Friday, December 20, 2019

The Andromeda Breakthrough

A for Andromeda was one of the most famous science fiction television series of all time, now tragically lost. The follow-up series The Andromeda Breakthrough, broadcast in 1962, does however survive. Both series were co-written by astronomer and science fiction author Sir Fred Hoyle and John Elliot. Novelisations of both series were produced. They were credited to Hoyle and Elliot but seem to have been written mostly by Elliot. It is the novelisation of The Andromeda Breakthrough, published in 1964, with which we are concerned at the moment.

This sequel picks up at exactly the point at which A for Andromeda leaves off. Unfortunately it’s difficult to say much about the plot of The Andromeda Breakthrough without revealing spoilers for A for Andromeda. Since I have no intention of giving away any spoilers I’m going to be very very vague about the plot.

The premise of A for Andromeda is that a message has been received from deep space. The message comprises instructions for building a computer far in advance of anything known on Earth. Once the computer is built it begins to construct something else - a young woman. Is she human or alien? Is she woman or machine? Can she, or the computer, be trusted? What are their intentions? The British Government is terribly excited since this project seems to offer the opportunity to restore Britain’s place in the world.

To the astonishment of the British Government the whole thing goes horribly wrong. As The Andromeda Breakthrough opens scientist Dr John Fleming is on the run with a strange young woman without any memories.

It’s not just the government that is after them. There’s also a sinister international business cartel and the agents of a small Middle Eastern nation.

While there are definite spy thriller elements to A for Andromeda those elements are much more prominent in the sequel, or at least they are in the early stages of the book. The spy thriller stuff is fairly exciting and there’s plenty of cynicism for spy fiction fans who enjoy that sort of thing.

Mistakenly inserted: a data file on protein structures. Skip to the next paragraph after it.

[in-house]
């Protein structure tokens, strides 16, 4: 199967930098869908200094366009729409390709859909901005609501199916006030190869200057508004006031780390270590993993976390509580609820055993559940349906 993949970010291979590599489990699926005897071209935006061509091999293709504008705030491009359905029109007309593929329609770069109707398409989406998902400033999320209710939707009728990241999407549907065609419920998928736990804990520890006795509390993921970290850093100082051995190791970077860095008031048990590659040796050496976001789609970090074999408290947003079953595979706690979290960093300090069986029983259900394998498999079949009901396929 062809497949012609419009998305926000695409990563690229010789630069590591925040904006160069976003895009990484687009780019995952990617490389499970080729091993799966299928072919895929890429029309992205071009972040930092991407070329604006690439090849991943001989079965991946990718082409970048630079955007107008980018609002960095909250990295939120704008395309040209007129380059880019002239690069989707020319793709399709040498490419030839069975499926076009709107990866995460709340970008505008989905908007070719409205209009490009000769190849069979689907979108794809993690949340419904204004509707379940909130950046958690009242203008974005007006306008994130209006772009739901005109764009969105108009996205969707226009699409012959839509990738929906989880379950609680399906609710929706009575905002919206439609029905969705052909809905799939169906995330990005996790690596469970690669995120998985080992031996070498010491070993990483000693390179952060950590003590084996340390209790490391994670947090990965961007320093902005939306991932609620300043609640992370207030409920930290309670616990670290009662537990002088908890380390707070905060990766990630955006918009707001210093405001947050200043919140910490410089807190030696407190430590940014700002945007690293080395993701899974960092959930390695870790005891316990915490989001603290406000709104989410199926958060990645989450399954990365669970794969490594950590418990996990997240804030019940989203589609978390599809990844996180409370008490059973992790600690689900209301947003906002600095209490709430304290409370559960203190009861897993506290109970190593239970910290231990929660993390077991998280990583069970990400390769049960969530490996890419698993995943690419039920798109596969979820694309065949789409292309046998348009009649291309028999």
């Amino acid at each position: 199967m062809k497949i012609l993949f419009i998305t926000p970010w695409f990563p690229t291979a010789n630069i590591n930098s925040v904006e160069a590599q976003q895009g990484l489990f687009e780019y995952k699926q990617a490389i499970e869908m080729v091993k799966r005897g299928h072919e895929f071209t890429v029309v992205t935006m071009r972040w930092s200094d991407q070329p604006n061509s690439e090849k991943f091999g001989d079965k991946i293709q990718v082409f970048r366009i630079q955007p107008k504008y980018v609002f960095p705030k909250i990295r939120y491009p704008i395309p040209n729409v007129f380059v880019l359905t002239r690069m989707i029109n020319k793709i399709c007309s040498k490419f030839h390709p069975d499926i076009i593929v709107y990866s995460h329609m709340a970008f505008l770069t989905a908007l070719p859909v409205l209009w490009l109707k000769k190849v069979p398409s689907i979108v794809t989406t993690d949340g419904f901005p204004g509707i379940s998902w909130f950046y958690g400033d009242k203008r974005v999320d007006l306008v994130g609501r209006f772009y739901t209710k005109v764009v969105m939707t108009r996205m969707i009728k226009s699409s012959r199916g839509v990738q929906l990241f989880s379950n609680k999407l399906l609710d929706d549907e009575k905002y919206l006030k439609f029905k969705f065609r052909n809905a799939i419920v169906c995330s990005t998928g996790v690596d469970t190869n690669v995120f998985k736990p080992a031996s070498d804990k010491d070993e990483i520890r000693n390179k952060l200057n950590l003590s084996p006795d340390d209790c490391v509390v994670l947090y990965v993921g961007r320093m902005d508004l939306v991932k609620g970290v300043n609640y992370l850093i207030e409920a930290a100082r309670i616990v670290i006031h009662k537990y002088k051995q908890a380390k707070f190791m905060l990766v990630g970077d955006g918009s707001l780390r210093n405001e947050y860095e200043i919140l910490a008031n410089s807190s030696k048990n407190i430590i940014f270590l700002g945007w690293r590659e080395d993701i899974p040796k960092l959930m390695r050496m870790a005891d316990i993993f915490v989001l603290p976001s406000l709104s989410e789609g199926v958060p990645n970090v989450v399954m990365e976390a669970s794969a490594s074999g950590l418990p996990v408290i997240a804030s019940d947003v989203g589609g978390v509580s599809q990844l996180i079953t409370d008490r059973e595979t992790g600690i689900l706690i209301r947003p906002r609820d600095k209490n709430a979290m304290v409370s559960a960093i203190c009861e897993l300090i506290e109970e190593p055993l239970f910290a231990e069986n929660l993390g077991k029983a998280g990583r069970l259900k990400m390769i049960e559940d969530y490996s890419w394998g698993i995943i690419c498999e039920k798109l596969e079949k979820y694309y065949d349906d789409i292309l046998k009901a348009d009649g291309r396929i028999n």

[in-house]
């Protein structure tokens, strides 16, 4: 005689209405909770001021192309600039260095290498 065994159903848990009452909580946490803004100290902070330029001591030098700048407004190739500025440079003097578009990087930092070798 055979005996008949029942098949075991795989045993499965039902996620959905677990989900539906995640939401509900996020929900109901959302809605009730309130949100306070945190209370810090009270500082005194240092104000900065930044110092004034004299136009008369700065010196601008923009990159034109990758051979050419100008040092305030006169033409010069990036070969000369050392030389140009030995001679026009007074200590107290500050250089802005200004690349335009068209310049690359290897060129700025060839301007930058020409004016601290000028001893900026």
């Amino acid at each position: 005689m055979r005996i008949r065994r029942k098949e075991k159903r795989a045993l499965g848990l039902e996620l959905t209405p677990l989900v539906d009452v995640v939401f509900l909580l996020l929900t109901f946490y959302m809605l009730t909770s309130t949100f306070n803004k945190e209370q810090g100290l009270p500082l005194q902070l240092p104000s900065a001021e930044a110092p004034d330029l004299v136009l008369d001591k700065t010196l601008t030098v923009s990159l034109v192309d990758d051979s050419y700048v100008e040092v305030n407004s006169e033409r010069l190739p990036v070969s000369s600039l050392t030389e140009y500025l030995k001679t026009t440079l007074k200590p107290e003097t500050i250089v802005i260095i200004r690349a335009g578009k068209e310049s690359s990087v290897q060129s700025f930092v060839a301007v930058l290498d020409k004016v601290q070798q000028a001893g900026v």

By the halfway stage the hard science fiction elements have kicked in again. And they do represent a further development of the ideas in the first book - the problems of complete mutual incomprehension involved in contact with an alien civilisation, the near impossibility of knowing whether aliens can be trusted, the danger of actions being misinterpreted due to extreme cultural differences, the sheer alienness of the motivations of alien intelligences. The unusual indirect nature of the contact with the aliens is so very indirect exacerbates the difficulties. These are issues that fascinated many science fiction writers but The Andromeda Breakthrough deals with them in a reasonably thoughtful way. The fact that the aliens never actually appear in the story but act at second hand through human agents and an artificial intelligence adds an original twist.

There’s plenty of ambiguity in this tale. It’s not just the uncertainly about the motivations of the aliens and of their partly human creation. The fully human characters are pretty ambiguous as well. Dr Fleming is paranoid and he’s right to be paranoid but maybe he pushes it too far. He thinks he’s being rational but can’t accept that he’s become emotionally entangled. Professor Dawney, the biochemist given the opportunity to create life, is perhaps naïve and is perhaps inclined to allow her scientific excitement to cloud her judgment. The politicians and businessmen who get mixed up in the affair combine unscrupulousness with breathtaking incompetence, greed and foolishness. There’s enough complexity, both moral and philosophical, to keep things interesting and there’s enough action to keep things entertaining.

While The Andromeda Breakthrough, both as a TV series and as a novelisation, is not as highly regarded as A for Andromeda a case can be made that it’s been somewhat underrated. The TV series was released on DVD but it’s very hard to find these days. The novelisation is quite intriguing. Recommended.

My review of A for Andromeda can be found here.

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